Our website uses cookies

Cookies enable us to provide the best experience possible and help us understand how visitors use our website. By browsing Essential Retail Magazine, you agree to our use of cookies.

Okay, I understand Learn more

CIO interview: Ian James, Reiss

Retailers have spent the best part of a decade, it seems, trying to get their stores in shape to ensure there is a reason for people to visit them in the age of online. For Reiss, the big focus right now is how to get its website to replicate the experience of its shops.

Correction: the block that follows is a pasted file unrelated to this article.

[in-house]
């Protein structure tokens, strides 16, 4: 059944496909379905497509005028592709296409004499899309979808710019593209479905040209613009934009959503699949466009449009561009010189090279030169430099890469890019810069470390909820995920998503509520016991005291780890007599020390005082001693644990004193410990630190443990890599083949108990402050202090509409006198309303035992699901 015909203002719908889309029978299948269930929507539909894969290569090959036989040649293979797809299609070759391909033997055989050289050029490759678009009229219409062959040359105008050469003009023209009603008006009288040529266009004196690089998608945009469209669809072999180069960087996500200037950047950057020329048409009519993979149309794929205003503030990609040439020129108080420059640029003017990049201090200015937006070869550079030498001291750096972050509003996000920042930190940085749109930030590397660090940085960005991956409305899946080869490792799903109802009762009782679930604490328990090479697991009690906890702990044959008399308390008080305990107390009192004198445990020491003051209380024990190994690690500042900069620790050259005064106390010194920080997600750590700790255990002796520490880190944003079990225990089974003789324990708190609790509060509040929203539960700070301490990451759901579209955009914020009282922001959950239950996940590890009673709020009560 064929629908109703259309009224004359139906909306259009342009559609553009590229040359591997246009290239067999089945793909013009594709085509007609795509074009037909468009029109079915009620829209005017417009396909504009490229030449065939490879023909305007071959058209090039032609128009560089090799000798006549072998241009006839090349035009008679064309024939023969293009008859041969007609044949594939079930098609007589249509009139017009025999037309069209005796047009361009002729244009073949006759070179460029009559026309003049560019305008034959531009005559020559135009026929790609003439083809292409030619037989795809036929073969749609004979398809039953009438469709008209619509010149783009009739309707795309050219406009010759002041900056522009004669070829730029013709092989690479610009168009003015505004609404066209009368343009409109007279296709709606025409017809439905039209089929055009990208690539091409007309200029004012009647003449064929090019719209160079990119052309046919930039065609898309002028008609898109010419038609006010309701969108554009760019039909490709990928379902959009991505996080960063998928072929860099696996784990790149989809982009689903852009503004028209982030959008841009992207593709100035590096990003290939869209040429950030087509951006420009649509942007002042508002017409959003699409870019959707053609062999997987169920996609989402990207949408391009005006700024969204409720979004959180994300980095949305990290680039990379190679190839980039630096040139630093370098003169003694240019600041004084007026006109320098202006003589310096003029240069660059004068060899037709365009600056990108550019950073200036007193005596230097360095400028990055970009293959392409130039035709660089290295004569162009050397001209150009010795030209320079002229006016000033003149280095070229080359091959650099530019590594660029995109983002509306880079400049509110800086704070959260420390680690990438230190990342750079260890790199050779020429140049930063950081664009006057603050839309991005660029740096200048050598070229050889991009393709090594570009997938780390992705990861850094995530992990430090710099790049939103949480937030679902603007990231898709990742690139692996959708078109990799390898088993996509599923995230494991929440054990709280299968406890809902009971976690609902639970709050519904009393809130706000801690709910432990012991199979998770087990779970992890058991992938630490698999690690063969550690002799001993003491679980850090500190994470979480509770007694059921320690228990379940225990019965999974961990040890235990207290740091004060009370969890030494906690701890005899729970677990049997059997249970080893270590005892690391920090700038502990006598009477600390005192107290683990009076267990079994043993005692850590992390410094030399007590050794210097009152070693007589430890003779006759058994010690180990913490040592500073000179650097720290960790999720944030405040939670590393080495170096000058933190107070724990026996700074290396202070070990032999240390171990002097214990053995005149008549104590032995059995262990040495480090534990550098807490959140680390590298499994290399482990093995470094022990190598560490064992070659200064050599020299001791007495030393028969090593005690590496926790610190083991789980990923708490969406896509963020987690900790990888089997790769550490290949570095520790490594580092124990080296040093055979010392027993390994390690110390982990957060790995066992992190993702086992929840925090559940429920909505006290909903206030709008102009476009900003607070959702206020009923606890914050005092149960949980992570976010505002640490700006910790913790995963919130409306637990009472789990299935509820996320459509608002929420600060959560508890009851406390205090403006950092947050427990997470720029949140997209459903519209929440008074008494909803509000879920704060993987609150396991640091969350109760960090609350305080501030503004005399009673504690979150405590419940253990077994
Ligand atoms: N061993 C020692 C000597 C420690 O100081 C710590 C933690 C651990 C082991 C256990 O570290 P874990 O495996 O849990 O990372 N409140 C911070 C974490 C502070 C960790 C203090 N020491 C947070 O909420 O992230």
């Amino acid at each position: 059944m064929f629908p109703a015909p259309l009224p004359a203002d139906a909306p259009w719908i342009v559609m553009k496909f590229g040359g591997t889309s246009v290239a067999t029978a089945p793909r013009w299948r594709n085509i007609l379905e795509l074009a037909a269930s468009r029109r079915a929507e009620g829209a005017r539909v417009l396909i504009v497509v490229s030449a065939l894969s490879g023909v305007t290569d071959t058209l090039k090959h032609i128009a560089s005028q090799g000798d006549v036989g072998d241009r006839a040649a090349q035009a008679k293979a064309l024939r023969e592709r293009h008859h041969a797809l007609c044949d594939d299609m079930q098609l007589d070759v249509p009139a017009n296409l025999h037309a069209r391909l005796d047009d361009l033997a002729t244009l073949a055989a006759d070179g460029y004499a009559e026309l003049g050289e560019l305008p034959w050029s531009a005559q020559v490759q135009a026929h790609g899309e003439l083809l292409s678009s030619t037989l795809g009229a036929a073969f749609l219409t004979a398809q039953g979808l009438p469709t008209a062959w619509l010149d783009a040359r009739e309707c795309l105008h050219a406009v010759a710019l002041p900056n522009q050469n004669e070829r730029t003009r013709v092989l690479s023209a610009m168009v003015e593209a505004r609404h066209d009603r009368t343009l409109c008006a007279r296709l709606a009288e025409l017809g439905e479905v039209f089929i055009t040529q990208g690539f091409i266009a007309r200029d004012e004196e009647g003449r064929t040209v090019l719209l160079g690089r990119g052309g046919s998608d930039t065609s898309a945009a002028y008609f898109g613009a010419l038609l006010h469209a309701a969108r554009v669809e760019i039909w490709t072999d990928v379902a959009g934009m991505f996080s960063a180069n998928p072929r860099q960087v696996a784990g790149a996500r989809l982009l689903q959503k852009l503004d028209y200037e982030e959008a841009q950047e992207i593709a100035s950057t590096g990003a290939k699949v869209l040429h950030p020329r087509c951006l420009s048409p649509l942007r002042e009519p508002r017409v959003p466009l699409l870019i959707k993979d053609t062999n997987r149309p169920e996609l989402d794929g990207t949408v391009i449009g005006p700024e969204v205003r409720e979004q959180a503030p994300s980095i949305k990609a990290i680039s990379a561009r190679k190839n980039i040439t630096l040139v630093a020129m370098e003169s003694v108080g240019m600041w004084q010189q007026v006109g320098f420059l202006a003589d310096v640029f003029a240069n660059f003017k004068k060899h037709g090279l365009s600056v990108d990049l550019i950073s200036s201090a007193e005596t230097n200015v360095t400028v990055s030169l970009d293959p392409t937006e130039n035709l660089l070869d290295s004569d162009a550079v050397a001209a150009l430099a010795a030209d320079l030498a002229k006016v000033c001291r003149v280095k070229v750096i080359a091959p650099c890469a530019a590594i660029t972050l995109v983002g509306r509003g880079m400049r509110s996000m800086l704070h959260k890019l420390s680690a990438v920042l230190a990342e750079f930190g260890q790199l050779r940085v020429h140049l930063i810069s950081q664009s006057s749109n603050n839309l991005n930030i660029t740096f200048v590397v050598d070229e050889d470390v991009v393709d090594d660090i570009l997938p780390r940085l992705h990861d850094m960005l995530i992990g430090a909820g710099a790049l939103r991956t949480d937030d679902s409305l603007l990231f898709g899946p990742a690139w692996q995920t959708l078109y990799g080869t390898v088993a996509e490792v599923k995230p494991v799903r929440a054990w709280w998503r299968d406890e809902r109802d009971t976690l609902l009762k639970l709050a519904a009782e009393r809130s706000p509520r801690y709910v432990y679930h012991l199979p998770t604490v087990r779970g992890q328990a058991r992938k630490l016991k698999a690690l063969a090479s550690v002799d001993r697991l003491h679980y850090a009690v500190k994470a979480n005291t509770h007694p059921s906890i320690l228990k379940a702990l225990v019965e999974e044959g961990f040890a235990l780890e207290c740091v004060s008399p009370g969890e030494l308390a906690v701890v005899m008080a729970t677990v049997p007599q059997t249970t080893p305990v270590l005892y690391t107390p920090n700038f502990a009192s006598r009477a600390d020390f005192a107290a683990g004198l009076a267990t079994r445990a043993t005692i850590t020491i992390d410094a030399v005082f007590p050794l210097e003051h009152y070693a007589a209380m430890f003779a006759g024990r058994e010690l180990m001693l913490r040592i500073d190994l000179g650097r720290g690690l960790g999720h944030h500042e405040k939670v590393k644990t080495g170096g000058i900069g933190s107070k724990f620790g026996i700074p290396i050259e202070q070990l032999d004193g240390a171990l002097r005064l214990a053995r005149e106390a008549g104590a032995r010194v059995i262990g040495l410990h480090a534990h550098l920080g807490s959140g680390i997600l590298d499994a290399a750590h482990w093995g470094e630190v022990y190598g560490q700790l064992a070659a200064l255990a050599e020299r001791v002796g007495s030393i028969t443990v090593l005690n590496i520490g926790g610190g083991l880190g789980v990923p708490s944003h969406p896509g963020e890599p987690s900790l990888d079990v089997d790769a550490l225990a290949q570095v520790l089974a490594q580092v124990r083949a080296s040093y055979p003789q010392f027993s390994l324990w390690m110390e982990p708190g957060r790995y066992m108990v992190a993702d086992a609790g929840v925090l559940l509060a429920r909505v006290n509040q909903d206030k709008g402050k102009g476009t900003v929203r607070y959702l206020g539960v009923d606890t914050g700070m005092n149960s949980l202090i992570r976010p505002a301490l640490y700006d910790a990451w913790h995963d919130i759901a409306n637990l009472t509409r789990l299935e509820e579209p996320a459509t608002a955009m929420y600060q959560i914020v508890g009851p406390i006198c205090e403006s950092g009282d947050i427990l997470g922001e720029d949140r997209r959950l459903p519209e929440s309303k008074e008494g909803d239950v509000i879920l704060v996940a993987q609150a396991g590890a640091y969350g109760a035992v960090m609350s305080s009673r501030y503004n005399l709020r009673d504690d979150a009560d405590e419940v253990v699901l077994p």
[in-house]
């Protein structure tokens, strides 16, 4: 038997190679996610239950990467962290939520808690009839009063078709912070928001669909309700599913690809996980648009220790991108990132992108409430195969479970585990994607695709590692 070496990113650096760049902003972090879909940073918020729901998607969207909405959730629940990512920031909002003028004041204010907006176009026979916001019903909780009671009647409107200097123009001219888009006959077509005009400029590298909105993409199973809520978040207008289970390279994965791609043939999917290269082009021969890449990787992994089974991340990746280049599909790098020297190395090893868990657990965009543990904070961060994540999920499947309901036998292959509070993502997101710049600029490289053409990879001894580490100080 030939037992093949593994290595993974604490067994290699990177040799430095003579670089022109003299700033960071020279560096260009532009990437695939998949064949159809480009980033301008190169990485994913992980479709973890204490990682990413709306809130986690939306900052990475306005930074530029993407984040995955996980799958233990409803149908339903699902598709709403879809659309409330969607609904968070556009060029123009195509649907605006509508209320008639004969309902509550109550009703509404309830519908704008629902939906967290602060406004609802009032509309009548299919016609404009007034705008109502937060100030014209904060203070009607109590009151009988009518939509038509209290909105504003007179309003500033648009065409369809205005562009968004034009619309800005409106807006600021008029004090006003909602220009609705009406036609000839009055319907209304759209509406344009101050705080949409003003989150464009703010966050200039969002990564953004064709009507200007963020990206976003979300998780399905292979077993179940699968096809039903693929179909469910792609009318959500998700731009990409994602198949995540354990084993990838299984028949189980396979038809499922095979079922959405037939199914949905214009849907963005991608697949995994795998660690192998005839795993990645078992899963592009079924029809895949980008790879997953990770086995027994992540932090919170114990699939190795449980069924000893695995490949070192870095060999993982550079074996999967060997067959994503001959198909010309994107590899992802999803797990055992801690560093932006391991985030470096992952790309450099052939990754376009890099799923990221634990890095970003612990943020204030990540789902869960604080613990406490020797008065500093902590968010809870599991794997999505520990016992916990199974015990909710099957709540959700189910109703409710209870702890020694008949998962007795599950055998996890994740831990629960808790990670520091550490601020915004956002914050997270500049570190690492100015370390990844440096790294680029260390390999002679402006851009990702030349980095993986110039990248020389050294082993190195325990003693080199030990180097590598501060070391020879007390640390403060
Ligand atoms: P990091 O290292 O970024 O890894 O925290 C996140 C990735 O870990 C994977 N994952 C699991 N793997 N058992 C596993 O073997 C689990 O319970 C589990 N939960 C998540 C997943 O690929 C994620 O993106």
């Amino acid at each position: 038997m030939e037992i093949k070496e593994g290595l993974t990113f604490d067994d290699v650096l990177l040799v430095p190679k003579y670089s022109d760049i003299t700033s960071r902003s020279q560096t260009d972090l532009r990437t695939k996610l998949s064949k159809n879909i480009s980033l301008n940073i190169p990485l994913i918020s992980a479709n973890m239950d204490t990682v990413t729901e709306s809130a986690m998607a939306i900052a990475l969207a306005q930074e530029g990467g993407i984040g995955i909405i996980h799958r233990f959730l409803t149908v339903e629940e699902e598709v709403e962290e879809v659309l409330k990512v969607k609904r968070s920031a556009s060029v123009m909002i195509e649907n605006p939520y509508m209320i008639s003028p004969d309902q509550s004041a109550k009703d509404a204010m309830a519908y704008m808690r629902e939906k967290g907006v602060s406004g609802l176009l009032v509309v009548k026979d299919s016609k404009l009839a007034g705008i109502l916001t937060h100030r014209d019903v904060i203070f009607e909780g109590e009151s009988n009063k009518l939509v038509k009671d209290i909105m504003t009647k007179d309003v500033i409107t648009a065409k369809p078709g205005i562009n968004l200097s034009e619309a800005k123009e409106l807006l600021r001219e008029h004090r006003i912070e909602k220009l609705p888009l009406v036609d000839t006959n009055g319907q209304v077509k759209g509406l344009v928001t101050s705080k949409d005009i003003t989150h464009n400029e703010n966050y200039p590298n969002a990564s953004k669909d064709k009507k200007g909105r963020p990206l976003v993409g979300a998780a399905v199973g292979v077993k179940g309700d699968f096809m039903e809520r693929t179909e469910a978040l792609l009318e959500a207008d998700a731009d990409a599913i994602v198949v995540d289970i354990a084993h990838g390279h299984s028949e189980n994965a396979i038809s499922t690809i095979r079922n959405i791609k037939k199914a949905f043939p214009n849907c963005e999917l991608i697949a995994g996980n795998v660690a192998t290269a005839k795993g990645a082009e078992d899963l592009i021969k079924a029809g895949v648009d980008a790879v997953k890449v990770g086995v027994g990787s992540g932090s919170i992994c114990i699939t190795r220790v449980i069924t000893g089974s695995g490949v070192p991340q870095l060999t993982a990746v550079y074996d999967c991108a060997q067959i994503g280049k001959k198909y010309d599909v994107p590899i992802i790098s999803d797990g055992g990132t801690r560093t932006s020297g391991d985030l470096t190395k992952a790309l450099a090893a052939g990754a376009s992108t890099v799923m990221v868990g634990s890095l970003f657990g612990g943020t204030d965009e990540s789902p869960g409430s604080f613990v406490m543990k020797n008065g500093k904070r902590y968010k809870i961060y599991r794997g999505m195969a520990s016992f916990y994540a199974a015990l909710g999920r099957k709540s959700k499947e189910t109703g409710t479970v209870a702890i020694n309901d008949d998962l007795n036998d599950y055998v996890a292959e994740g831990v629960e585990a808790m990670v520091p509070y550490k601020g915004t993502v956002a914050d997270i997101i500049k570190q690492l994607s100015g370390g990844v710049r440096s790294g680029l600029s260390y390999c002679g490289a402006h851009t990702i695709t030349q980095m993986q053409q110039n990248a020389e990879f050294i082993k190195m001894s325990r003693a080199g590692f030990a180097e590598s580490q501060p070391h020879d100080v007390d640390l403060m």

The move is part of a companywide mandate to improve its digital and cross-channel operation under new ownership from private equity firm Warburg Pincus, and a fresh leadership team spearheaded by CEO and former Next executive Christos Angelides.

Angelides joined as CEO at the end of March 2017, as founder and former CEO David Reiss began relinquishing his responsibilities. Soon after, ex-Paperchase and Casual Dining Group exec, Ian James, joined as CIO.

James says the company is working on multiple new digitally-driven initiatives, which aim to help replicate the retailer’s in-store reputation for strong customer service, on the web.

“After Warburg Pincus invested in the business in 2016 it has been looking at how best it can help grow the business, and a lot of that is obviously through digital, technology and innovation.”